Seal hunting has drawn growing media attention due to the disturbing images of seals and their pups being clubbed to death. The main sealing states are Canada, Greenland, Namibia, Norway and Russia although it is Canada that has gathered the most controversy with celebrities such as Paul McCartney and former wife, Heather Mills speaking out against it. In Canada 2006, 325,000 harp seals, as well as 10,000 hooded seals and 10,400 grey seals were killed. An additional 10,000 animals were allocated for hunting by Aboriginal peoples. Canadian law forbids the killing of pup seals until they have began molting at 12-15 days. While the steal trade is an extremely controversial issue, many livelihoods depend on the seal trade. The total Canadian seal product exports were valued at $18 million (CAD) in 2006. Of this, $5.4 million went to the EU, although in 2007, Belgium became the first EU state to ban seal products. In 2009 the EU parliament successfully voted to ban the import of seal products. Denmark, Romania and Austria abstained form the law passed by the EU council on July 27, 2009.
High numbers of animals are used each year worldwide for their use in medicine. China is probably the most notable for its use of endangered tiger. Animals used in traditional medicine are tigers, leopards, sharks, saiga antelope, elephants, rhinoceros, pangolins, tortoises, seahorses, musk deer, as well as 7 of the 8 species of bear. The Asiatic Black Bear (more commonly known as the Moon Bear) are kept in captivity on Bear Bile Farms to enable the regular extraction of their bile acid. Tiger bones, skin, fat, whiskers, tail, penises and gall bladders among other parts are believed to cure ailments, keep black magic at bay and possess aphrodisiac properties. It is estimated that there are approximately 5,000 wild tigers left, only 5% of the population number that were alive in the 1900s. About 75 percent are in India while less than 50 are believed to be found in China’s forests. The United States is home to some 10,000 captive tigers, owned by zoos, sanctuaries and private individuals.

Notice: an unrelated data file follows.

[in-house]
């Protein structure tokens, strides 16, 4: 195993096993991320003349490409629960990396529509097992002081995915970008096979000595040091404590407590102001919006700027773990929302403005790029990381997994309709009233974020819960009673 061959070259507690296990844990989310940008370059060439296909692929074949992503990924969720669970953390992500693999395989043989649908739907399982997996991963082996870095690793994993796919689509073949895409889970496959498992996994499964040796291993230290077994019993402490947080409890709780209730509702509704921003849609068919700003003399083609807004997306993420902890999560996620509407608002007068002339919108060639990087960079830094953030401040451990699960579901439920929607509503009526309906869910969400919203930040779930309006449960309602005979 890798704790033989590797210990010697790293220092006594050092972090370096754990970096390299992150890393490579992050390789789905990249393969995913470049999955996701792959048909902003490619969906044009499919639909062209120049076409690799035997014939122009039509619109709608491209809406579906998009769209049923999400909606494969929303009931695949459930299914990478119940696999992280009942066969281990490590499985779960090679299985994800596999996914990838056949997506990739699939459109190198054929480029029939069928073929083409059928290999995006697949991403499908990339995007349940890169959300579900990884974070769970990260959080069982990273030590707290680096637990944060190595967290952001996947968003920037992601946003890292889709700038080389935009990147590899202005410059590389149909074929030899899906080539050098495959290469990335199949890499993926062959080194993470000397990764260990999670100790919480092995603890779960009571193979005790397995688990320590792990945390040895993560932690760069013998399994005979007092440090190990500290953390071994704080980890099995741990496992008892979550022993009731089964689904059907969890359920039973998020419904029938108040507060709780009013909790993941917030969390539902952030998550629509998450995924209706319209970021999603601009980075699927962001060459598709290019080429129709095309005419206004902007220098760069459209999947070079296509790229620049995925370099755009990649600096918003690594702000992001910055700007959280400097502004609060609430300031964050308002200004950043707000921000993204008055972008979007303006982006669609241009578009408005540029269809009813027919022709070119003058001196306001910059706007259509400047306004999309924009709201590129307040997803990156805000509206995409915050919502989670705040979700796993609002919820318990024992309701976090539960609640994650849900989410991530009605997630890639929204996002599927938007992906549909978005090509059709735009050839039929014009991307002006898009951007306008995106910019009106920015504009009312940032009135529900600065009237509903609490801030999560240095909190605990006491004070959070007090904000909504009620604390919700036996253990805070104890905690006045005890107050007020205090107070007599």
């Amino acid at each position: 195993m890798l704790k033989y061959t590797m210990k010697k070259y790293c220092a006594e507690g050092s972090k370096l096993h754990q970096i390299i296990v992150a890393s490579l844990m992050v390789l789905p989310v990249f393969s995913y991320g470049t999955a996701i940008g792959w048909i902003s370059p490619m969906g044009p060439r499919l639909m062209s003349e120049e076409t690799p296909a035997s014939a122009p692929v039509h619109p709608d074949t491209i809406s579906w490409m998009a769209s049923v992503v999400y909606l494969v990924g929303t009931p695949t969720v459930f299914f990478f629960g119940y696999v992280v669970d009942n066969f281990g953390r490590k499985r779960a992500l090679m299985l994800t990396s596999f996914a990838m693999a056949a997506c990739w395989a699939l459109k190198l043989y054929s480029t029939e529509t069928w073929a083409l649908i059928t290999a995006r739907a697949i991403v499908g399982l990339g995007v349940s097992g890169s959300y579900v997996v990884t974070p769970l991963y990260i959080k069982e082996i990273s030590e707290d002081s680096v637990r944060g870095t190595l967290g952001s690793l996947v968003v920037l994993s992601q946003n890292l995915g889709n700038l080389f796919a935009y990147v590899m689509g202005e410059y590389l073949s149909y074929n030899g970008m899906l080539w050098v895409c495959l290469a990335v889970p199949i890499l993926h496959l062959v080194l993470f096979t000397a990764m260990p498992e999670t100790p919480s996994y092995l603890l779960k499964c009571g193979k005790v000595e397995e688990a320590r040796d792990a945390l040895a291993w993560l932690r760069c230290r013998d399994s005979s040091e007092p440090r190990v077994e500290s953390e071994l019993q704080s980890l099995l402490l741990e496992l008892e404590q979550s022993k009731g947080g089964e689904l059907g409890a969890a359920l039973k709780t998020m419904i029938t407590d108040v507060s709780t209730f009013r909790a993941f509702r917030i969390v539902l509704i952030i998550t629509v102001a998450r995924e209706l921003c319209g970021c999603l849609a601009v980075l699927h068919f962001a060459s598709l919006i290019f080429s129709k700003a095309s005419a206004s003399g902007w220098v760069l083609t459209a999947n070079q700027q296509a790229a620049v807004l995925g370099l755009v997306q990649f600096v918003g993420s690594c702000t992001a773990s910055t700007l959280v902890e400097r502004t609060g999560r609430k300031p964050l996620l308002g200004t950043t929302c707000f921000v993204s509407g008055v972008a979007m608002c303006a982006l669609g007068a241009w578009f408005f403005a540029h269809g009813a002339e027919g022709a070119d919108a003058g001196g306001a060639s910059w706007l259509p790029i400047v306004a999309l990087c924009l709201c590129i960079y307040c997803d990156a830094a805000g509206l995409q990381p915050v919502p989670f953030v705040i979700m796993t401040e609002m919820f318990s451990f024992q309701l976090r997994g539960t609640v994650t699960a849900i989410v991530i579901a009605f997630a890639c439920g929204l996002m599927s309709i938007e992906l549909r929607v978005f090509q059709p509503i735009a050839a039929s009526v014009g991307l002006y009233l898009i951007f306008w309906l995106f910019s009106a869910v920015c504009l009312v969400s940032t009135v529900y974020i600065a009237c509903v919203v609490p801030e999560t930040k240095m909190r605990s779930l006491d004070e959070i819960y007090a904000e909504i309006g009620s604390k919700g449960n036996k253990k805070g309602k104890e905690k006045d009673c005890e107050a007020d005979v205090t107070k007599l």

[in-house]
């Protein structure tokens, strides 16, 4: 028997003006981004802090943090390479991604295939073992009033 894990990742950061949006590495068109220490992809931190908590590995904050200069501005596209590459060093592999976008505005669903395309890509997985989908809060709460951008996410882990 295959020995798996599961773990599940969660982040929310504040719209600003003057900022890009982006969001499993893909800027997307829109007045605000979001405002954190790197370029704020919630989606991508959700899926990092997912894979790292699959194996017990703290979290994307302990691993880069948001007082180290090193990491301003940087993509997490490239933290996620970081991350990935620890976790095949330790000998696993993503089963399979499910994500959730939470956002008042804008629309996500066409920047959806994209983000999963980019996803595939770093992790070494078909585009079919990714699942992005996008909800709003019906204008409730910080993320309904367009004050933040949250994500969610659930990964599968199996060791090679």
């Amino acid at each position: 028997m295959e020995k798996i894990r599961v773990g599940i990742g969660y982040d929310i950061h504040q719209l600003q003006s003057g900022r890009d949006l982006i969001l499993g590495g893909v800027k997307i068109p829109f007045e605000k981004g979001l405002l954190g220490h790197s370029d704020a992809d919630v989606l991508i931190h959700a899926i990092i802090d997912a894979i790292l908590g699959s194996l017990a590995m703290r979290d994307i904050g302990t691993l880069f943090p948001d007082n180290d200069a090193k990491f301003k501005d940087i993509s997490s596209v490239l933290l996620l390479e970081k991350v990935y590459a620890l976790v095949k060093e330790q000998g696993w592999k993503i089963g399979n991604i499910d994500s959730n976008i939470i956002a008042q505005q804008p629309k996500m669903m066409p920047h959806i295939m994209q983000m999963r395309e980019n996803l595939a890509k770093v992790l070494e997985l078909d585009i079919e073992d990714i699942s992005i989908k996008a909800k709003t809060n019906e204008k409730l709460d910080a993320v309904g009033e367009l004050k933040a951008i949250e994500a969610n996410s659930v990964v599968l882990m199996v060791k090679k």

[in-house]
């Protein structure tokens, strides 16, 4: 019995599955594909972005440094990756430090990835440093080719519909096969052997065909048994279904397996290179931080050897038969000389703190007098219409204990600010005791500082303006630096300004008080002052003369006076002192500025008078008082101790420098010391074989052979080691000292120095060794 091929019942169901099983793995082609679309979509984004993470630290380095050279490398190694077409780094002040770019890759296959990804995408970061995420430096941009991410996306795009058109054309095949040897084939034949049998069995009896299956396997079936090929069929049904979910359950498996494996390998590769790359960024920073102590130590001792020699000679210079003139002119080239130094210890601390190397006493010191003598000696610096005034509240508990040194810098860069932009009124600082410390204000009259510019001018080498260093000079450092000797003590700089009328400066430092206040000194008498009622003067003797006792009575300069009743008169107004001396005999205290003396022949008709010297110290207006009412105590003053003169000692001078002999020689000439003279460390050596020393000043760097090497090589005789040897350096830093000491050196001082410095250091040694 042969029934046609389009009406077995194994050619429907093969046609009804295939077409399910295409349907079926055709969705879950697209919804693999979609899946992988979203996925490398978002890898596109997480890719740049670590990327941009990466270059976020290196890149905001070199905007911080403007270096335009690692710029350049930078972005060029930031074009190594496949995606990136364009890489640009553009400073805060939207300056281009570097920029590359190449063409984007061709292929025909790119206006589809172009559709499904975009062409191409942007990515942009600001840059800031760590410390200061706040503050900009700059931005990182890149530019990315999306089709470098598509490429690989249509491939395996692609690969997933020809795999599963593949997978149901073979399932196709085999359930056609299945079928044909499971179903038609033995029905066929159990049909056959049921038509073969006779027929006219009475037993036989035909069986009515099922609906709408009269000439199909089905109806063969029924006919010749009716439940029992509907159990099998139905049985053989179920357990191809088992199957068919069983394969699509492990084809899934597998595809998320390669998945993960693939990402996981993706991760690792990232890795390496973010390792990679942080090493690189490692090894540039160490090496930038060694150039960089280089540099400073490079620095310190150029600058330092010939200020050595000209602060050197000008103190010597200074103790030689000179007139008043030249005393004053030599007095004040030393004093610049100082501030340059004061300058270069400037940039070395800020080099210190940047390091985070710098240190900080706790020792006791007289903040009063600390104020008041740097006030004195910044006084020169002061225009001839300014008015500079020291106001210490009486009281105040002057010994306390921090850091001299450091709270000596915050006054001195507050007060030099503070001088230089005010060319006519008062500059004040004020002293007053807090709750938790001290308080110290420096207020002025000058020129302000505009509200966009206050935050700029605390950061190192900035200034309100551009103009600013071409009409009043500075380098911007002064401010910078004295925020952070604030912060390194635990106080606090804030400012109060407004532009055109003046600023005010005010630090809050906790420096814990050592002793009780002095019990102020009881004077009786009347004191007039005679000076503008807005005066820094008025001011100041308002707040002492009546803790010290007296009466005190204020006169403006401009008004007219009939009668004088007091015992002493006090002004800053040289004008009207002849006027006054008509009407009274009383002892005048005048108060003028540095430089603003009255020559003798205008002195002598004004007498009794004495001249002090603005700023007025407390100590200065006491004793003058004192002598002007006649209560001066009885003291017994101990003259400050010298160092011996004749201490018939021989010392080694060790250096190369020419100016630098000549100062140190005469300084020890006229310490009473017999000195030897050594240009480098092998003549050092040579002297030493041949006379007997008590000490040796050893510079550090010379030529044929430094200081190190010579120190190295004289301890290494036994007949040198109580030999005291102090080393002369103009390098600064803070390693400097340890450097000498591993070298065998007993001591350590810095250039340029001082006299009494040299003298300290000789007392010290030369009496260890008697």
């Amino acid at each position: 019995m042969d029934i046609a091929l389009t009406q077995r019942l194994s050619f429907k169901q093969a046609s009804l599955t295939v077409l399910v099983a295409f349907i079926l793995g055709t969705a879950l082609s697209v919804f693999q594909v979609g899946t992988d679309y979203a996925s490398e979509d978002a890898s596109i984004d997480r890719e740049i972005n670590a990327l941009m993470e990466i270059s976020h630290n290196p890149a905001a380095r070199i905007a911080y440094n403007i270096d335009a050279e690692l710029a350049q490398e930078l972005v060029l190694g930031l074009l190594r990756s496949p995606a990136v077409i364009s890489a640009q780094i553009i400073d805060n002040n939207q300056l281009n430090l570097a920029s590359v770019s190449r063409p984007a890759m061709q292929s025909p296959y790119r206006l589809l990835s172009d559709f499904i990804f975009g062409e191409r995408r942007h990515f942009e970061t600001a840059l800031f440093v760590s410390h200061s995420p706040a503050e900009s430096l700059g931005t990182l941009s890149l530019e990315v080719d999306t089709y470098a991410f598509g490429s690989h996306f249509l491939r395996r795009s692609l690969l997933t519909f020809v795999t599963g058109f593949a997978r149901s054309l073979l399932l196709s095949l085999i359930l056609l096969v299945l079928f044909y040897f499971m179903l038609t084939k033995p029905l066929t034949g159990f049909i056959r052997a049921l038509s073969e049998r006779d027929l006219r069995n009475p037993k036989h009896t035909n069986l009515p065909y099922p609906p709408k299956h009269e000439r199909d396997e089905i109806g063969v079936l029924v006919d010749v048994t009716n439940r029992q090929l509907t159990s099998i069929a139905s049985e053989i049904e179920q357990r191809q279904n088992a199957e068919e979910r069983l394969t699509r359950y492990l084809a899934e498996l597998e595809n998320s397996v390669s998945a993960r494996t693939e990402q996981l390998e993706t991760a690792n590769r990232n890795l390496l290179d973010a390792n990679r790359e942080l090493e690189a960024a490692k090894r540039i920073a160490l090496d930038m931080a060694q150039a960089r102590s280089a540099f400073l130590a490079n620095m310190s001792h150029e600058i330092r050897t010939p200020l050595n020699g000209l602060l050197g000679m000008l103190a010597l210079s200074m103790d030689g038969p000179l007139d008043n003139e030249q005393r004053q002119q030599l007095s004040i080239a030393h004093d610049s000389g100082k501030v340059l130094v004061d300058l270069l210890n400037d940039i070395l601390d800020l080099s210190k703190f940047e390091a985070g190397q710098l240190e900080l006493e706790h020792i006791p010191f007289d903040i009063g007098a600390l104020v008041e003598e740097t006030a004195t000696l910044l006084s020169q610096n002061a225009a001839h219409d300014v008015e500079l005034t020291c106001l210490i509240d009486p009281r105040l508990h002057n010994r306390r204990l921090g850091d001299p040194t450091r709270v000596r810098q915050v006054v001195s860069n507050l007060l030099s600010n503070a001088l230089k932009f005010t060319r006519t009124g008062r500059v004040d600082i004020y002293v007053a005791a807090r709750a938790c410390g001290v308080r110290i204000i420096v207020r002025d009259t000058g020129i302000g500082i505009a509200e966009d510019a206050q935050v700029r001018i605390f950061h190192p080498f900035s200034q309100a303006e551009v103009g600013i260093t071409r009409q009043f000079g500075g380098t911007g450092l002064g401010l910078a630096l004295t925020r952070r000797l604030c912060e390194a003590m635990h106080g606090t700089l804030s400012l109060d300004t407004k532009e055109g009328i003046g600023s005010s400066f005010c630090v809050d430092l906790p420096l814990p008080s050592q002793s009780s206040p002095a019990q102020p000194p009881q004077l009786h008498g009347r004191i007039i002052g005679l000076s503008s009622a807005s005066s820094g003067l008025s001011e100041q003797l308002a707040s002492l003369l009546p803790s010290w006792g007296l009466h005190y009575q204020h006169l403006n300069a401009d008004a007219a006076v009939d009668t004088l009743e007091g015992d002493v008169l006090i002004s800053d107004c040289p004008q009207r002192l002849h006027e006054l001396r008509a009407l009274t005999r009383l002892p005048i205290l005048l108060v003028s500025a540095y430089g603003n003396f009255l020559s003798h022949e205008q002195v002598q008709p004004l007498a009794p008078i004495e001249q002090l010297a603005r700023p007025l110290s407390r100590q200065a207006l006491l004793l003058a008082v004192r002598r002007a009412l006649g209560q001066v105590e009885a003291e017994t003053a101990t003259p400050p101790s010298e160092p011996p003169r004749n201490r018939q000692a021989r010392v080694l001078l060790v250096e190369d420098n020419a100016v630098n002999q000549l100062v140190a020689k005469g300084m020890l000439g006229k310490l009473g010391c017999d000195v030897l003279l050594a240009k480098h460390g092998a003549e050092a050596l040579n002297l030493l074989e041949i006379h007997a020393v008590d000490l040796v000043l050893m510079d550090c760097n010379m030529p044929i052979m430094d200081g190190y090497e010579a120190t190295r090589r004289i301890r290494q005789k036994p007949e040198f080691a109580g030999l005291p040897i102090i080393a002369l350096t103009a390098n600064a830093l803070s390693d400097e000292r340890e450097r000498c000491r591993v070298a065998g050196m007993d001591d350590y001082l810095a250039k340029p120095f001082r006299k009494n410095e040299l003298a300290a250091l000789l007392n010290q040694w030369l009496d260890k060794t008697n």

It is estimated that worldwide, 140 billion animals are killed for human consumption ever year. The UK, which has a projected 2009 population of 61,126,832, consumed an amazing 2.5 billion animals every year alone. Official figures show that UK abattoirs slaughter 900 million poultry, and 30 million cattle, sheep and pigs every year. These figures do not include imported meat; the UK is probably a net importer so it is likely that they consume close to 1 billion farm animals a year. Tonnage figures from the Marine Fisheries Agency together with estimates for average weight of fish suggest that, in addition, about 1,500 million sea fish and 80 million farmed salmon are consumed. It’s easy to see why vegetarians and vegans are prominent campaigners for animal rights. Animals on factory farms have no legal protection from cruelty that could be illegal if it were inflicted on dogs or cats, including neglect, mutilations, genetic manipulation, drug regimens that cause chronic pain and crippling, transport through all weather extremes and gruesome and violent slaughter for human consumption.
There are many types of sport in which animals are used for; hunting being the most recognized and debated. One of the most recently debated has been fox hunting in the United Kingdom which was outlawed in 2004 against large protests and backlash from hunters who wished for the sport to continue using live foxes. Over 250 million animals are killed each year by hunting in the US alone and this does not include the millions of animal figures that are not maintained by state wildlife agencies.
Animals in sport also include Bullfighting which is still practiced under Spanish and Portuguese traditions. Cockfighting is now illegal but legal fights still take place around the world including cow fighting and camel wrestling.